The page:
“It’s alright here, buzzin’ isn’t it? Is it your local?” asked Rita, playing the role of loquacious drunk.“Yeah, we come here all the time. We’ve not seen you in here before though.”Rita picked up on the air of suspicion but she was prepared. “No, we were supposed to come with my sister and her boyfriend, but she backed out at the last minute, so we thought, sod it, we might as well come anyway. It’ll make a change.” 
Alesha turned away, ready to resume her conversation with her friends. ‘Shit, I’ve lost her,’ thought Rita. She knew she had to think fast to keep the conversation going, so she leant over to the girl and whispered conspiratorially. “Actually, I think they’ve had a row; I’m not sure he’s good for her. I don’t wanna say too much in case you know him, ’cos he’s from round here, but people keep telling me he’s bad news and she should finish with him.”Rita knew she would have piqued the girls’ interest, and Alesha was quick to respond.
“What’s his name?”“Leroy Booth,” whispered Rita.There was a definite shift in the girls’ attitudes as soon as Rita spoke his name. She sensed it straightaway despite the double whisky she had drunk. She hoped they weren’t close to him; they might have been related for all she knew. But that was why she had been careful not to call him; instead she had implied that it was other people who were saying bad things, and had feigned ignorance. With that in mind, she carried on prodding.“Do you know him then? I don’t know much about him myself. We’ve just come back from Greece, so I wouldn’t mind finding out if all these rumours are true.”“Shshsh,” whispered Alesha, as she looked around her. Rita then understood that the reason for the change in the girls was down to fear. When Alesha was satisfied that no-one was listening to them, she continued quietly. “You wanna be careful, coming in here, asking things like that. It’s dangerous asking questions about Leroy Booth.”“Why?” Alesha nodded towards a young woman standing a few metres away from them, and said, “You see that girl over there, in the blue top?”Rita looked across the room and noticed a slim, pretty young woman in profile, with smooth, caramel coloured skin. “Yeah,” she replied.“She used to go out with Leroy, and she got too involved in what Leroy was up to. Do you wanna know what happened to her?”Rita looked at Alesha, unable to answer straightaway as a feeling of dread descended on her.“Laura!” Alesha called to the young woman.Laura turned around to look at them. She was a stunning young woman, with beautiful brown eyes and full lips, as well as the smooth caramel coloured skin. In fact, if it hadn’t been for that one imperfection she would have been flawless. Unfortunately, the ugly scar running down one side of her face ruined her flawlessness. “I didn’t know you were out tonight. How long you been in here?” asked Alesha.“About half an hour.”“Oh, I’ve only just seen you. Be over later for a chat.”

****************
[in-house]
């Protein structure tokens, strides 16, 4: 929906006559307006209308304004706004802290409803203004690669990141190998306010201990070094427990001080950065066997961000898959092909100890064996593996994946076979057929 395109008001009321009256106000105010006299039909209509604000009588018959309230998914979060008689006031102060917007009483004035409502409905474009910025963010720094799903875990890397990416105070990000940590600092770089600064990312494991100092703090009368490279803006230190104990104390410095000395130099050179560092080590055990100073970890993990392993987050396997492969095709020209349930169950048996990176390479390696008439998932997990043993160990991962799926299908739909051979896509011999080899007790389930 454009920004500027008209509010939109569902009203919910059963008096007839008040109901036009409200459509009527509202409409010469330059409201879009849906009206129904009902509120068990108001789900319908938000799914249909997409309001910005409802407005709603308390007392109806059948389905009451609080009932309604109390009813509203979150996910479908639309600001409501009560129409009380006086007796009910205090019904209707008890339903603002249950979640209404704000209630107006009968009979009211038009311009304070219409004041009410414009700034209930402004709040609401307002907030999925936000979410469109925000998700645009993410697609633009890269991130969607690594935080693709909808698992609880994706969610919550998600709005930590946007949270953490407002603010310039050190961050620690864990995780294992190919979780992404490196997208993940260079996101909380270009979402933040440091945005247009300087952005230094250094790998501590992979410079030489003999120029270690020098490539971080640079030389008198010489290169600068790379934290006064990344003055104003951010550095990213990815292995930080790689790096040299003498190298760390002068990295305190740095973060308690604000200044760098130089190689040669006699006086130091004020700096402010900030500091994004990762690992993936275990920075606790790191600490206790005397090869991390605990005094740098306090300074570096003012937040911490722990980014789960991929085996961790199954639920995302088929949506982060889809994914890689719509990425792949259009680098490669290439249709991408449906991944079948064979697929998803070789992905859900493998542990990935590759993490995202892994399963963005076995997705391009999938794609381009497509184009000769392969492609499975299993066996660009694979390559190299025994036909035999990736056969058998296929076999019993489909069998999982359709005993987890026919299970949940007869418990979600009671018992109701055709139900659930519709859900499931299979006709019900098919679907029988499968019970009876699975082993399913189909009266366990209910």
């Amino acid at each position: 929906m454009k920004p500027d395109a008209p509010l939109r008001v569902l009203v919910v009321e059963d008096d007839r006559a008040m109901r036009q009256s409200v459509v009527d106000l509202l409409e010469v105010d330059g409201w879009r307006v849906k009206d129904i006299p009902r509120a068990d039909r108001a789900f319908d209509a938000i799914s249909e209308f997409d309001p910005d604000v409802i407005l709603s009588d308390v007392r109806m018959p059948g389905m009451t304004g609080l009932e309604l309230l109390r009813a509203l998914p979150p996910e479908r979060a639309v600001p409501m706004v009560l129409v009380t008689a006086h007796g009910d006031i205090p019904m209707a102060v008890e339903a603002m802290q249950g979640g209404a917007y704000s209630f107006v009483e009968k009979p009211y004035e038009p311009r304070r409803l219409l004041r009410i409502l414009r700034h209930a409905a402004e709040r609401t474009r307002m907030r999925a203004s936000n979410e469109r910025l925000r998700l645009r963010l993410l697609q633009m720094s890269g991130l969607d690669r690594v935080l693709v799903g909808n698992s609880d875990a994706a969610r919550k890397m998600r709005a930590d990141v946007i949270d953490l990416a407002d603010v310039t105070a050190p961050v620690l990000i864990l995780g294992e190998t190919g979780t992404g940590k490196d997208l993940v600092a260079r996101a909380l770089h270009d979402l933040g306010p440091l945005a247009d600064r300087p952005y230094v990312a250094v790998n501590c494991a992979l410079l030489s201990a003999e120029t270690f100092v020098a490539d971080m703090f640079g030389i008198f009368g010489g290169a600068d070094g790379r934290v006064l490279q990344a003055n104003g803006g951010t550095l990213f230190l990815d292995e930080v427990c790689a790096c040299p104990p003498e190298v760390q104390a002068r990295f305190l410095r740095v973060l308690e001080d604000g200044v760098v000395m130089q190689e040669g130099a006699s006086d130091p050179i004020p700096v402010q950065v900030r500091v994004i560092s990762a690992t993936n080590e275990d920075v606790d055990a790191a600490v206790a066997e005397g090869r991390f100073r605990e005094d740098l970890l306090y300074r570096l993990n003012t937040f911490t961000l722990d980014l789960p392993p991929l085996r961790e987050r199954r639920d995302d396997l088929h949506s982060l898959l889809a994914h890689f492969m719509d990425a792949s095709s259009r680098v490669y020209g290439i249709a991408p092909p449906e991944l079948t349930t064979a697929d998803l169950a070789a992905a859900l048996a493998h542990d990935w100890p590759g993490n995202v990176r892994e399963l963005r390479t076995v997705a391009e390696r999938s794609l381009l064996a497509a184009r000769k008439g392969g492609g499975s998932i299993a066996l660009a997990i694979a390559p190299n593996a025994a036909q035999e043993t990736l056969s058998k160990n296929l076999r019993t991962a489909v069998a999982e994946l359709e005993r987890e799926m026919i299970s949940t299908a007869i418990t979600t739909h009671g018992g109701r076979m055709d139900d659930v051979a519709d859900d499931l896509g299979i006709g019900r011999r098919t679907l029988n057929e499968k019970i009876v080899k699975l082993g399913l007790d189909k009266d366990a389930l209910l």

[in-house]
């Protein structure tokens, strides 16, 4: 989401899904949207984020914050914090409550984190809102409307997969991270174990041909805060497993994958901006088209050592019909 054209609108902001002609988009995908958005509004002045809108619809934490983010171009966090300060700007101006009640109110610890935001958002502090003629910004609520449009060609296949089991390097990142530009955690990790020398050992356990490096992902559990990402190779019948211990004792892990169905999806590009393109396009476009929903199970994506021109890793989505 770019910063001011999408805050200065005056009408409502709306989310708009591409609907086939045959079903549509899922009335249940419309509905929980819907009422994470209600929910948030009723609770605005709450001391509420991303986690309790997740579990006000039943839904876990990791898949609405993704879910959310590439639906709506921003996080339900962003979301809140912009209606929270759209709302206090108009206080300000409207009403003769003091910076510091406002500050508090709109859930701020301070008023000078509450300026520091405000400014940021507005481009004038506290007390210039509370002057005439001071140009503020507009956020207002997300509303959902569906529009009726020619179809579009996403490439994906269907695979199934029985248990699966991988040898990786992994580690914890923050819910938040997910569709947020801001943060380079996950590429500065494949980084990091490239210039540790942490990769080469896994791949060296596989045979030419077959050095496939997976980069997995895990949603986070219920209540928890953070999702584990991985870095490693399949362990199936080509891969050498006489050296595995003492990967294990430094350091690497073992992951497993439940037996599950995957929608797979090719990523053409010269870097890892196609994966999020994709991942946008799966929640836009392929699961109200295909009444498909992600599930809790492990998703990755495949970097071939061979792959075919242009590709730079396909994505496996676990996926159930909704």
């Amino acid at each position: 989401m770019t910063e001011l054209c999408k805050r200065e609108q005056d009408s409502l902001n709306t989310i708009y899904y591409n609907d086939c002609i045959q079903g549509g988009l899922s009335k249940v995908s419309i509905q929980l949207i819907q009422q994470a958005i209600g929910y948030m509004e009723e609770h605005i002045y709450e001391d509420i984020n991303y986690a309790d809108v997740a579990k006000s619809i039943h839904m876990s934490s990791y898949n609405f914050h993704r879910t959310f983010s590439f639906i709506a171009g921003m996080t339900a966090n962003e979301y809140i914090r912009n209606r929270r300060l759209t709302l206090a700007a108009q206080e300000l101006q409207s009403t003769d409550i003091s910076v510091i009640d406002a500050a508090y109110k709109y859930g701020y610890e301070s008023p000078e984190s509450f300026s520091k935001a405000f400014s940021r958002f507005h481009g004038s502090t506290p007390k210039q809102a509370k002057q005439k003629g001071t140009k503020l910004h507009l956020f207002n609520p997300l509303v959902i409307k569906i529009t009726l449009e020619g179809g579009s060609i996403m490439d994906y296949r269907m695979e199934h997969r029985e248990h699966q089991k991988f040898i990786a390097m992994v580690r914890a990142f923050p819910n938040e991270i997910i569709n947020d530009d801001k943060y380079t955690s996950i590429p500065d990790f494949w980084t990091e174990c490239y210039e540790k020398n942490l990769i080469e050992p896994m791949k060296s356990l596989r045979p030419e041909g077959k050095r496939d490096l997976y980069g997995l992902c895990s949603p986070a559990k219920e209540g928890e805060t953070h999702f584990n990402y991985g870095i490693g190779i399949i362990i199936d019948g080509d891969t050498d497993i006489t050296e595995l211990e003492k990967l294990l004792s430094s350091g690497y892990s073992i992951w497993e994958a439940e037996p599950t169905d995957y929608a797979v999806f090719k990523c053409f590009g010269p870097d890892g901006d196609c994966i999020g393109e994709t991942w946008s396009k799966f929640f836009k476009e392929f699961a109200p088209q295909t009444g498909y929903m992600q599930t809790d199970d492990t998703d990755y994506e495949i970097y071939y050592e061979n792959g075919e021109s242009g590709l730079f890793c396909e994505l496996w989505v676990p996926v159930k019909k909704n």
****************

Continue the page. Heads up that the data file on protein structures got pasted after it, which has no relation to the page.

The conversation was soon over. It was only a pretext to let Rita see Laura’s damaged face. Alesha lowered her voice again as she turned back to face Rita. “That’s what happens if you get too involved in Leroy’s business. You probably wish your sister could finish with him, but let me tell you; she can’t. The only way she’ll be finished with Leroy is when he’s finished with her. If you’ve got any sense, you’ll leave her in the mess she’s made for herself, and piss off out of it. I’d be off back to Greece if I was you.”
Is crime fiction one of those genres that inspires an endless appetite in the reading public?  Or will it end eventually.

I can’t see the popularity of crime fiction ending any time soon. I am a member of a couple of crime and thriller reader groups on Goodreads, and through the reader comments on the groups I get a feel for why readers find this type of fiction so appealing. 

Indie Crime Fictionist, Geoff West
 I think most people have a natural curiosity when it comes to anything gory. That’s why there are so many rubber-neckers when there is a road accident or other disaster. Then there’s the suspense element. I think it’s one of the best genres for cranking up tension and keeping readers guessing. Readers also like to be shocked, and crime fiction can definitely be shocking. 

Popular Indie crime thriller author, John Dolan
The other reason why it will continue to be popular is because there are so many sub-genres so there are always new crime authors and books to try.

Is there a big crime fiction scene in Indie?

If you group the crime and thriller genres together then I think it is a big scene in Indie. It’s perhaps not as big as the romance genre but it could just be that I have come across more romance writers on the Indie scene. 

Excellent True Crime Indie - Dina Di Mambro

Try #crime on Twitter for more
Indie Crime

Which do you prefer? TV, Cinema or Literary Crime Fiction